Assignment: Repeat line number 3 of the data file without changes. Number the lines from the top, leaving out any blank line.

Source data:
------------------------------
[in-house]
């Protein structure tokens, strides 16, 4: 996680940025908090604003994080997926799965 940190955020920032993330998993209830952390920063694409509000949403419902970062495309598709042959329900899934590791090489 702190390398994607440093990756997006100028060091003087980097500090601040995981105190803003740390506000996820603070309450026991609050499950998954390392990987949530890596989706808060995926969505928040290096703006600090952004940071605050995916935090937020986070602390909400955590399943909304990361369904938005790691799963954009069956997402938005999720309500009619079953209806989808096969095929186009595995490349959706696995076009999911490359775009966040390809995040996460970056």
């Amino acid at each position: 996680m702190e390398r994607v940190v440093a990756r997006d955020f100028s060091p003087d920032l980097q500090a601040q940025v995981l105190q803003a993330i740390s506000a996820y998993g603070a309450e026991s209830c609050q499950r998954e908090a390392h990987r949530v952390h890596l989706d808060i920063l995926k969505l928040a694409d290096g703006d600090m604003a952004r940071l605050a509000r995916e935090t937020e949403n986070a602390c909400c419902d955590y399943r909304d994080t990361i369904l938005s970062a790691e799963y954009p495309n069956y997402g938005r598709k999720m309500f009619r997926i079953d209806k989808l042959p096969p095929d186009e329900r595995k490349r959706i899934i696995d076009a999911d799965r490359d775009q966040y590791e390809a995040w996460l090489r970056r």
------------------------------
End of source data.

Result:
């Amino acid at each position: 996680m702190e390398r994607v940190v440093a990756r997006d955020f100028s060091p003087d920032l980097q500090a601040q940025v995981l105190q803003a993330i740390s506000a996820y998993g603070a309450e026991s209830c609050q499950r998954e908090a390392h990987r949530v952390h890596l989706d808060i920063l995926k969505l928040a694409d290096g703006d600090m604003a952004r940071l605050a509000r995916e935090t937020e949403n986070a602390c909400c419902d955590y399943r909304d994080t990361i369904l938005s970062a790691e799963y954009p495309n069956y997402g938005r598709k999720m309500f009619r997926i079953d209806k989808l042959p096969p095929d186009e329900r595995k490349r959706i899934i696995d076009a999911d799965r490359d775009q966040y590791e390809a995040w996460l090489r970056r």